What are you here for?

Writing and sharing my work on this blog and interacting with you has been one of the greatest pleasures and privileges of my life. From the start, I have always tried to share everything that has been buzzing around in my mind even if I knew the subject or my photographs would not please everyone. After all, I had to make personal and artistic choices, which will always trump over my commercial goals (notice, no ads on my blog!). Many of you have stayed with us over the years and you don’t know how much we appreciate your support and feedback.

Thank you!

Recently and quite unintentionally I observed a very interesting phenomenon. In fact, I was surprised by the scale of it. Let me explain.

I got to be known on the internet as one of the first X-series shooters with a special zest for the X100-line of cameras. In fact, all the imagery on this blog has been shot with the Fujifilm X-series cameras. I will not go over why I started shooting with the original X100 many years ago and worked with all of them over the years. You will find plenty of articles about it on these pages.

Recently, Fujifilm has released a medium format camera, the GFX50S, something I have been waiting for, for many years. I believe that it was one area of the market that was waiting for a disruption (full frame is too crowded and the image quality difference between the FF and X-series is negligible!). I am glad that Fuji went for it!

For the last few months I had the opportunity to shoot with the GFX and have already shared some thoughts and imagery on this blog. I also hinted that I may consider reshuffling my gear mix so I could implement the medium format in my work. I even posted an ad with SOME of my X-series gear for sale in order to raise funds for the GFX. That is when things got really interesting!

I started receiving some highly opinionated (nothing wrong with sharing strong opinions!) emails and messages regarding my gear choices. Some people hinted to me that by doing so I am “abandoning” them and the whole X-series universe. Others blamed me for changing my tune and suffering from the G.A.S. syndrome. Hmm? It really got me thinking.

The core of this blog and my photographic activity has been and always will be visuals and seeing, creating imagery that is strong and unique. Sometimes I achieve that, sometimes I fail but that is always my ultimate goal. The only reason we use the X-series cameras and lenses comes down to this: it works for us and fits the way we approach seeing and photography. In other words, the X-series (with the X100F in particular) are the best cameras out there for me. Period! It doesn’t mean they are the best tools for everyone.

That led me to another question. What if I am a Nikon shooter? What if I switch to Olympus? Would you follow me? Would you visit this blog and see our imagery? Or would you go somewhere else since I no longer shot with the same brand as you?

That led me to yet another question. Are you following me and/or other blogs/photographers for their imagery and photographic philosophy or for the gear they are shooting with?

I asked this question to some of my photographic friends, especially those that recently switched brands. Interestingly enough they told me that they lost some followers. WOW! I thought. So maybe imagery is not so important after all?!

Terrified? You shouldn’t be. No, I am not leaving the brand. I do believe that the Fujifilm cameras are the friendliest cameras for photographers out there. I have shared my opinions on why I think so on this blog many times and Ted Forbes in his recent online video arrived at the same conclusion.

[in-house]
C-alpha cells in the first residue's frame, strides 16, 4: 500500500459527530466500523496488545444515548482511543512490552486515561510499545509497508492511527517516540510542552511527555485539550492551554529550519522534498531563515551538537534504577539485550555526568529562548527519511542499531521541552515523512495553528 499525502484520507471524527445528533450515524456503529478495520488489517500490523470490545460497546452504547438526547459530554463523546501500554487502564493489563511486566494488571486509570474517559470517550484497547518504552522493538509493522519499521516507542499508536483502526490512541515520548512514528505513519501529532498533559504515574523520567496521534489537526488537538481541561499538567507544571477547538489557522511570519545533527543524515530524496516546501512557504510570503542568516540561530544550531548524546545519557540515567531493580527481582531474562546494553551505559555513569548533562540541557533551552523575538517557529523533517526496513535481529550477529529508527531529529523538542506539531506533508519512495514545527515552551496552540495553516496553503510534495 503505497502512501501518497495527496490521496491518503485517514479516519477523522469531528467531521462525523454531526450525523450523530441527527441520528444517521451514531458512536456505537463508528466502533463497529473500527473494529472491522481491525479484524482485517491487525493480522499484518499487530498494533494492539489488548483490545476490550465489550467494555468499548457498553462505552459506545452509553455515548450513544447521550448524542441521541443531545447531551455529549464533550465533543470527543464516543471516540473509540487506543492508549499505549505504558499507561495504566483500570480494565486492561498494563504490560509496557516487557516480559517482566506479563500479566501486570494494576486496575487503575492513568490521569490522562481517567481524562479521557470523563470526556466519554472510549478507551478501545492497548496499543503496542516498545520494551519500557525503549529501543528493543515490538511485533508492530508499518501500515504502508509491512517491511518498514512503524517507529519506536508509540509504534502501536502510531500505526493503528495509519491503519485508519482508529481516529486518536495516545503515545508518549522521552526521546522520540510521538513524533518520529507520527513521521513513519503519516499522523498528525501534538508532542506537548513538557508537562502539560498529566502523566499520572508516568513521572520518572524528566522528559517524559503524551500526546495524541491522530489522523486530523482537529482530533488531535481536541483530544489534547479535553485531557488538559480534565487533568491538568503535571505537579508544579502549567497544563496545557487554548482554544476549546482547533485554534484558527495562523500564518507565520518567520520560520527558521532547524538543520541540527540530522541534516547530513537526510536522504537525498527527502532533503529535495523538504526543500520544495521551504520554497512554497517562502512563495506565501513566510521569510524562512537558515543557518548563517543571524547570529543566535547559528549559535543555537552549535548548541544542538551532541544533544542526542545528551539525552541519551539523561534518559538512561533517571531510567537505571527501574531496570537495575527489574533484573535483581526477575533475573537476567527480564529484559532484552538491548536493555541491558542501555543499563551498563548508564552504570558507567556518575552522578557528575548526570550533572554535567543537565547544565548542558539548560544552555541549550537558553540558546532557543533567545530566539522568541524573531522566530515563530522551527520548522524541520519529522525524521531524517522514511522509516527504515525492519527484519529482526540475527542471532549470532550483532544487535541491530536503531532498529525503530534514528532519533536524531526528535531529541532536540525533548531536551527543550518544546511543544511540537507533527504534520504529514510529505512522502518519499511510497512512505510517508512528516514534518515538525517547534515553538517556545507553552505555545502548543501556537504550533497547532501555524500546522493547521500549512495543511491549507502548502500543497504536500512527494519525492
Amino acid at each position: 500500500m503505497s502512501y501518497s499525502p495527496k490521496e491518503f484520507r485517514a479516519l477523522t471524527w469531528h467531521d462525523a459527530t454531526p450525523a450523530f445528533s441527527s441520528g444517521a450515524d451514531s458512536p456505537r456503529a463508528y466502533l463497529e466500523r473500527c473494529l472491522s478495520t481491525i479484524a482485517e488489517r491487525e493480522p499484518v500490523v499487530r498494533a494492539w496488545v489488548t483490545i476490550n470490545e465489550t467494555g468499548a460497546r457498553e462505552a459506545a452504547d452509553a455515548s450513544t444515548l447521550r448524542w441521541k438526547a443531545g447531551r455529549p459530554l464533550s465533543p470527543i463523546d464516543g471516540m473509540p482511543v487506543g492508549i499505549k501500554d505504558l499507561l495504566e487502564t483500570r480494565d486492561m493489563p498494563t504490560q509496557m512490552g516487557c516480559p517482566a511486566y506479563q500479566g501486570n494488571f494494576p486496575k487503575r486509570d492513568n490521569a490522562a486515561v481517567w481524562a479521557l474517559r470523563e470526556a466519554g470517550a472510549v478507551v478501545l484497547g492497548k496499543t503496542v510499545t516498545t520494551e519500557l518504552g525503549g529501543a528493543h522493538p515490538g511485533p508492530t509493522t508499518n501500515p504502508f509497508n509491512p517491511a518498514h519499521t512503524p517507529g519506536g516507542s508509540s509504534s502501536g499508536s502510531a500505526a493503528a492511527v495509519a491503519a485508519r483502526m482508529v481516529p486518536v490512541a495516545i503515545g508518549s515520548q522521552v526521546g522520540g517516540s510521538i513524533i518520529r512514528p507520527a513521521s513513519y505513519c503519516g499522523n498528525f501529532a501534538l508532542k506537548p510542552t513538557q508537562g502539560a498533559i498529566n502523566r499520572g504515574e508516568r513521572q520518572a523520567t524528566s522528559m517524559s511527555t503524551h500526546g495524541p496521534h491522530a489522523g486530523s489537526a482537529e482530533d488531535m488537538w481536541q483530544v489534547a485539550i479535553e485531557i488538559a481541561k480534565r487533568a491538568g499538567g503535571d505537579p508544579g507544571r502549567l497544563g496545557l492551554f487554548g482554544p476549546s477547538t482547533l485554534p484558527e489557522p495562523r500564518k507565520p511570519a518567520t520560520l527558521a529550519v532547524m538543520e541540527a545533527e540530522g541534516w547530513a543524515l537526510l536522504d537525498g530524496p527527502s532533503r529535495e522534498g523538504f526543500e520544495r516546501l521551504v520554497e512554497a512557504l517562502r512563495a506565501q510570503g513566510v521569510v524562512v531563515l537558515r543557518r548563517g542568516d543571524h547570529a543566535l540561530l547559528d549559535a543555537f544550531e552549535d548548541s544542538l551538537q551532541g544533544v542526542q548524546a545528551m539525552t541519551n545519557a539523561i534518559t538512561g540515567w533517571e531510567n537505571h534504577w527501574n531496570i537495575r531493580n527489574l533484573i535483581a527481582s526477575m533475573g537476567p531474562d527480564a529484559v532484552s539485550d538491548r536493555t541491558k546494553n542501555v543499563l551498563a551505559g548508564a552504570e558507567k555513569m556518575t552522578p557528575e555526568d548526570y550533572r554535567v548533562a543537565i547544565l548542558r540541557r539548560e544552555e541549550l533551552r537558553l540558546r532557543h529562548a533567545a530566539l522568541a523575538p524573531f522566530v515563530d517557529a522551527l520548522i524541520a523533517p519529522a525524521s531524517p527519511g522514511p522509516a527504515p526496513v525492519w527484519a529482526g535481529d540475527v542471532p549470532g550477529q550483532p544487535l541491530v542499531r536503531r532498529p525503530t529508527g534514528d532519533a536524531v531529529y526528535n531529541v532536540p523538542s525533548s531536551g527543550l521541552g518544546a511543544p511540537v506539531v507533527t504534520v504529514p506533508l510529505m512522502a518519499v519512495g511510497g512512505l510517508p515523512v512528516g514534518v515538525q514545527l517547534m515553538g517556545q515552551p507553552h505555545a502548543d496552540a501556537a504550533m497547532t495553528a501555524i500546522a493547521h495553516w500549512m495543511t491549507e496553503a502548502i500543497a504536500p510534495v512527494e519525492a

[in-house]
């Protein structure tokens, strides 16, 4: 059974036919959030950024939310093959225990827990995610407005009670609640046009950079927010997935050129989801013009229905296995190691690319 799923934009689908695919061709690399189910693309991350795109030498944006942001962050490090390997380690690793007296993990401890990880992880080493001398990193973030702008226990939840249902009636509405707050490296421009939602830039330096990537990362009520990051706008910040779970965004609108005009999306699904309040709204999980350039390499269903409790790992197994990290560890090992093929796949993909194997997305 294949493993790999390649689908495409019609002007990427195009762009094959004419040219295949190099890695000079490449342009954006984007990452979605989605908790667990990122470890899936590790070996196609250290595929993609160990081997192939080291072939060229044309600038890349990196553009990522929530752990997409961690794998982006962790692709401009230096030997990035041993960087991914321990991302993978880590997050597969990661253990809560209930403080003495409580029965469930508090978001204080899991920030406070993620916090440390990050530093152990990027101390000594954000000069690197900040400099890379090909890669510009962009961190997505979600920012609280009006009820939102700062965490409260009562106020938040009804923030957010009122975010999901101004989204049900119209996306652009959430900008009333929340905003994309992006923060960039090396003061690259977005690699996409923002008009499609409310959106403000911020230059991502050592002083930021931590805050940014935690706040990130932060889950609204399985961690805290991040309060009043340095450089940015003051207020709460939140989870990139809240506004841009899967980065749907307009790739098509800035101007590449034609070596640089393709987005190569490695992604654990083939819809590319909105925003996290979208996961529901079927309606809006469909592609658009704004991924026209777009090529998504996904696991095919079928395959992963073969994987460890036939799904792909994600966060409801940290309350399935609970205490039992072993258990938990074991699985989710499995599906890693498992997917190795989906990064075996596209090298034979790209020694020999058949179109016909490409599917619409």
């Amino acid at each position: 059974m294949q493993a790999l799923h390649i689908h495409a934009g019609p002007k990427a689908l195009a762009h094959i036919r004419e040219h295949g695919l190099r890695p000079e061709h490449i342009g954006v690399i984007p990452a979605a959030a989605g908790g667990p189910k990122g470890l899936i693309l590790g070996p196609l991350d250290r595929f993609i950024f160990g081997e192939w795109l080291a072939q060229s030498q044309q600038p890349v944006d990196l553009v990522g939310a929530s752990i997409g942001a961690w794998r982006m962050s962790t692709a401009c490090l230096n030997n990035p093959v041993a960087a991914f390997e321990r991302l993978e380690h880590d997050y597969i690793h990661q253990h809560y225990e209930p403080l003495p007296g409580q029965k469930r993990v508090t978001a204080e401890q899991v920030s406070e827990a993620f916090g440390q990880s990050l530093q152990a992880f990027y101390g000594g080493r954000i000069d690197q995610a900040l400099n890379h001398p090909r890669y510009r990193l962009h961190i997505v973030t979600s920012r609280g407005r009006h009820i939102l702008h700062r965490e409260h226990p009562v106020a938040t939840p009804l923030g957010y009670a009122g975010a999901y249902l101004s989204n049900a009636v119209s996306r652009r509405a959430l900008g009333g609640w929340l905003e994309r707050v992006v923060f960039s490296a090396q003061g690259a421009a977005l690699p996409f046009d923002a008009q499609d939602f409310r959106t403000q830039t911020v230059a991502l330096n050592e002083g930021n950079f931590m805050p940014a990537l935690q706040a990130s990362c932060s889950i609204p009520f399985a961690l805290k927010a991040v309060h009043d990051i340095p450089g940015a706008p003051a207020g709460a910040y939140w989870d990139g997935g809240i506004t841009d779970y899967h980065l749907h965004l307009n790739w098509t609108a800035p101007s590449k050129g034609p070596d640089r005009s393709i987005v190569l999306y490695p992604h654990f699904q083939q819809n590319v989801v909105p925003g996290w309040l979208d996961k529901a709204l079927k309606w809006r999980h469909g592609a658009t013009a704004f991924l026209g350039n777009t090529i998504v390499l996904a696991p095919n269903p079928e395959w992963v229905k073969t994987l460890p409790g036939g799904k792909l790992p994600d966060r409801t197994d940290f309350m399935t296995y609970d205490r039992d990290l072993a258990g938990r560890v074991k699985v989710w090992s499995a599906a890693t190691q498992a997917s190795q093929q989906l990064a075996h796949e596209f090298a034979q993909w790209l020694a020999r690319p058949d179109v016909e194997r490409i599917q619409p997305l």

In fact, I am quite shocked that Nikon and Canon still don’t get it. Designing and marketing a simple modern camera like the X100F shouldn’t be a problem for them but somehow, they continue focusing their resources only on those monster SLRs with 300-plus page manuals. Come on, just make a simple camera with physical knobs which allow a photographer to control aperture, shutter speed and exposure compensation, add a high quality electronic viewfinder and that’s all! (Okay, Olaf you are getting off topic here!)

Too bad for them because Fujifilm keeps doing the right thing. This is exactly the reason the Fujifilm X100F remains my core, every day, always-with-me camera! If I had to choose just one camera to keep – that would be it! Having said that, after trying the GFX medium format I am more and more convinced that I could implement this system in my seeing universe. In addition, new photographic projects I am starting would really benefit from the spectacular rendition that the medium format offers (yes, large, very large prints will be required!) Whether the GFX would replace my Fujifilm X-Pro2 and the lenses or not, I don’t know yet. Of course, I would love to keep them all but financially it is not possible right now. Any sponsors out there? 🙂

Here is the bottom line:

Am I selling ALL my X-series gear? No way!

Am I suffering from the G.A.S syndrome? Yes, and for very good reasons! (I even know one doctor who suffers from it)

Am I abandoning the X-series? NO!

Is the X100F going to remain my first-to-reach-for camera? YES!

Are you going to see me shooting new things in new ways? YES!

Do I hope you will stay with me for the imagery, not for the cameras I am shooting with? YES!

Is there always someone disappointed with something? YES!

Is my dog happy that I am writing such a long article, instead of taking her out? NO!

 

Here are my upcoming LIMITED EDITION prints of ONLY 10! Stay tuned for more details including pricing.

Next time I would like to share with you a story about two amazing people who are not afraid to learn and live their lives to the fullest!

 

 

2017 © Olafphoto. All rights reserved.

 

23 thoughts on “What are you here for?

  1. It is true that the gear is an element in following your blog: as many other people here I discovered your blog when I was trying to make my decision about a new camera, and that was the X100s.